always lead to large size and vigorous growth. Since the increase in size seems to have a

limitation after a certain increase in ploidy levels, there might be an optimal ploidy level in

each species. Welsh (1981) points out that there exists "a delicate balance in most plants

for numbers of chromosomes within each cell." Thus, it is necessary to test and evaluate

the effects of altering chromosome numbers of each species.

As for the effect of doubling chromosomes on the legume and Rhizobium trifolii

symbiosis, Weir (1961) compared the infection of three strains of Rhizobium on

autotetraploid and diploid red clover. He found that the nodule production on diploid

plants was 6 d faster than that on tetraploids. In both ploidy levels, 100% nodulation was

achieved 7 wk after the inoculation, but the number of nodules on diploids was greater

than that of tetraploids. The author indicated that the difference in the total number of

nodules between diploids and tetraploids was due to the faster rate of nodulation on

diploids between 22 and 30 d after planting. Also, the size of nodules on tetraploids was

larger than that of diploids. Wipf and Cooper (1940) found "disomatic cells" at the site of

infection in the normal diploid plants. Thus, the disomatic cells in tetraploid plants could

be octaploid. In one particular case, differences between nodulation on the diploid and

autotetraploid were pronounced (Weir, 1961).

Methods of Chromosome Doubling

The methods of chromosome doubling include: decapitation followed by callus

formation with or without indoleacetic acid, twin seedlings, cold and heat shocks,











colchicine, chloral hydrate, ether, chloroform, acenaphthene, phenylurethane, ethyl-

mercury-chloride, sulfanilamide, nitrous oxide (NzO), and others chemicals (Allard, 1966;

Briggs and Knowles, 1967). The formation of polyploids may also be genetically

controlled. If a plant has a homozygous recessive gene for asynapsis, it may produce

diploid (2n) gametes, instead of haploids, leading to autotetraploids (Allard, 1966; Briggs

and Knowles, 1967). In nature, the most frequent method of formation of polyploids was

speculated to be the union of unreduced gametes (Swaminathan, 1970).

The use of N20 for chromosome doubling results in higher percentage of

tetraploidy in Trifolium compared to the use of colchicine. The use of colchicine resulted

in 9% chromosome doubling (Neubauer and Thomas, 1966). However, the use of N20

increased doubling up to 100% (Berthaut, 1968). Previously, Taylor et al. (1976)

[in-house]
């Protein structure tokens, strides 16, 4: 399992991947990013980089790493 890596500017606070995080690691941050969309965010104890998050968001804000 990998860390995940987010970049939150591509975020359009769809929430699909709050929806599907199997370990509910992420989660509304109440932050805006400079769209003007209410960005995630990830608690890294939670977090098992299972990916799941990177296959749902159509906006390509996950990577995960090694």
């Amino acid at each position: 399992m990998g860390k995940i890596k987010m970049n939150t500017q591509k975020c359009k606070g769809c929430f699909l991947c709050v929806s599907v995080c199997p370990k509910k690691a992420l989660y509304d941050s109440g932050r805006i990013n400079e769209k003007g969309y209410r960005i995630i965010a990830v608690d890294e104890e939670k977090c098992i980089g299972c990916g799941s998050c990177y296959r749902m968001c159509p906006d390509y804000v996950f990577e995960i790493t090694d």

produced tetraploid red clover with N20. N20 was applied 24 h after pollination and

withdrawn after the subsequent 24 h. They obtained tetraploid plants, ranging from 50 to

100% among the crosses tested. Their results indicated the superiority of N20 use in

tetraploid induction on red clover.

Research Justification and Objectives

There are three justifications for this research. First, the economic importance of

red clover is primarily the vegetative part for forage, so reduced fertility associated with

tetraploidy is less of a concern than with grain crops. Second, the basic chromosome

number of red clover is low. The use of polyploid breeding in species with low

chromosome numbers is generally more successful (Poehlman and Sleper, 1995). In fact,

16% of the species in the genus Trifolium are polyploid (Cleveland, 1985). Taylor et al.











(1979) concluded that Trifolium species with higher chromosome numbers are cross

pollinators and perennial. This may suggest that red clover can possibly function as a

polyploid species in the genus. Finally, red clover is cross fertile (Levan, 1942; Bingefors

and Ellerstrom, 1964). This may lead to greater hybrid vigor at the multiple loci of

tetraploids than diploids.

The objective of this research was to examine the effects of chromosome doubling

in red clover seedling development to determine if the autotetraploid seedlings have the

potential for better establishment and consequently leading to the increased winter forage

production.














CHAPTER 2
THE EFFECT OF PLOIDY LEVEL ON SEED NUMBER AND WEIGHT

Introduction

Autotetraploid plants generally have thicker leaves and stems, increased winter

hardiness, slower growth, and increased seed weight but reduced seed number compared

to their diploid counterparts. The reduced fertility and lower seed numbers may be related

to pairing problems and unbalanced chromosome numbers in the gametes (Schulz-

Scharffer, 1980). The reduced seed numbers could be also caused by the changes in

morphological characteristics of the autotetraploid plants. Pollinating insects may not be

capable of obtaining pollen because of the longer corolla tubes. However, the increases in

seed volume and weight due to the gigantism from chromosome doubling, may overcome

the problem of low seed production (Swaminathan, 1970) or it could be possible to find

favorable environments for seed production of the tetraploids (Bingefors and Ellerstrom,

1964).

Literature Review

Bingefors and Ellerstrom (1964) conducted a cytological experiment to produce

tetraploid red clover (Trifolium pratense L.) using a colchicine solution applied to the

seeds of a local diploid red clover cultivar, Ultuna. This diploid cultivar and resulting